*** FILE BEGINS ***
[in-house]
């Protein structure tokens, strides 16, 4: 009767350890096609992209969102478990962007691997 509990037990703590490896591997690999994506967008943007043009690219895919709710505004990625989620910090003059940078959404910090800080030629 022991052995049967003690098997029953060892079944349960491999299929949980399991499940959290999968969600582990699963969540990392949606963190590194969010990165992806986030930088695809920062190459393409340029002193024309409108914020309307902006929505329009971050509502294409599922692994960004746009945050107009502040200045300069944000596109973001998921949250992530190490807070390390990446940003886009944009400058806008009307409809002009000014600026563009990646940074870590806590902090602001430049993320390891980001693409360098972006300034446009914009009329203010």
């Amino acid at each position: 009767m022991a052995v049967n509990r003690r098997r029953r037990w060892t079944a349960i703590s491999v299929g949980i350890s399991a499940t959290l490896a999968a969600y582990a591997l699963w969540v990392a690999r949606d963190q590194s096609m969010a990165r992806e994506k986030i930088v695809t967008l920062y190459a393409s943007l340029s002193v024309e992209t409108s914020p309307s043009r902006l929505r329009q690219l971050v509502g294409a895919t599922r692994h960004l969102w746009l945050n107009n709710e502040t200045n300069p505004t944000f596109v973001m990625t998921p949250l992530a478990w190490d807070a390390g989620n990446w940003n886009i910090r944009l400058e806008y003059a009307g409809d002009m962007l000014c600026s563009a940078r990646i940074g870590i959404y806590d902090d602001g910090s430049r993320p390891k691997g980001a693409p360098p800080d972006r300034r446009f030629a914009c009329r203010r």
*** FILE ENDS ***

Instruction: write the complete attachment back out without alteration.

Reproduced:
[in-house]
């Protein structure tokens, strides 16, 4: 009767350890096609992209969102478990962007691997 509990037990703590490896591997690999994506967008943007043009690219895919709710505004990625989620910090003059940078959404910090800080030629 022991052995049967003690098997029953060892079944349960491999299929949980399991499940959290999968969600582990699963969540990392949606963190590194969010990165992806986030930088695809920062190459393409340029002193024309409108914020309307902006929505329009971050509502294409599922692994960004746009945050107009502040200045300069944000596109973001998921949250992530190490807070390390990446940003886009944009400058806008009307409809002009000014600026563009990646940074870590806590902090602001430049993320390891980001693409360098972006300034446009914009009329203010």
């Amino acid at each position: 009767m022991a052995v049967n509990r003690r098997r029953r037990w060892t079944a349960i703590s491999v299929g949980i350890s399991a499940t959290l490896a999968a969600y582990a591997l699963w969540v990392a690999r949606d963190q590194s096609m969010a990165r992806e994506k986030i930088v695809t967008l920062y190459a393409s943007l340029s002193v024309e992209t409108s914020p309307s043009r902006l929505r329009q690219l971050v509502g294409a895919t599922r692994h960004l969102w746009l945050n107009n709710e502040t200045n300069p505004t944000f596109v973001m990625t998921p949250l992530a478990w190490d807070a390390g989620n990446w940003n886009i910090r944009l400058e806008y003059a009307g409809d002009m962007l000014c600026s563009a940078r990646i940074g870590i959404y806590d902090d602001g910090s430049r993320p390891k691997g980001a693409p360098p800080d972006r300034r446009f030629a914009c009329r203010r």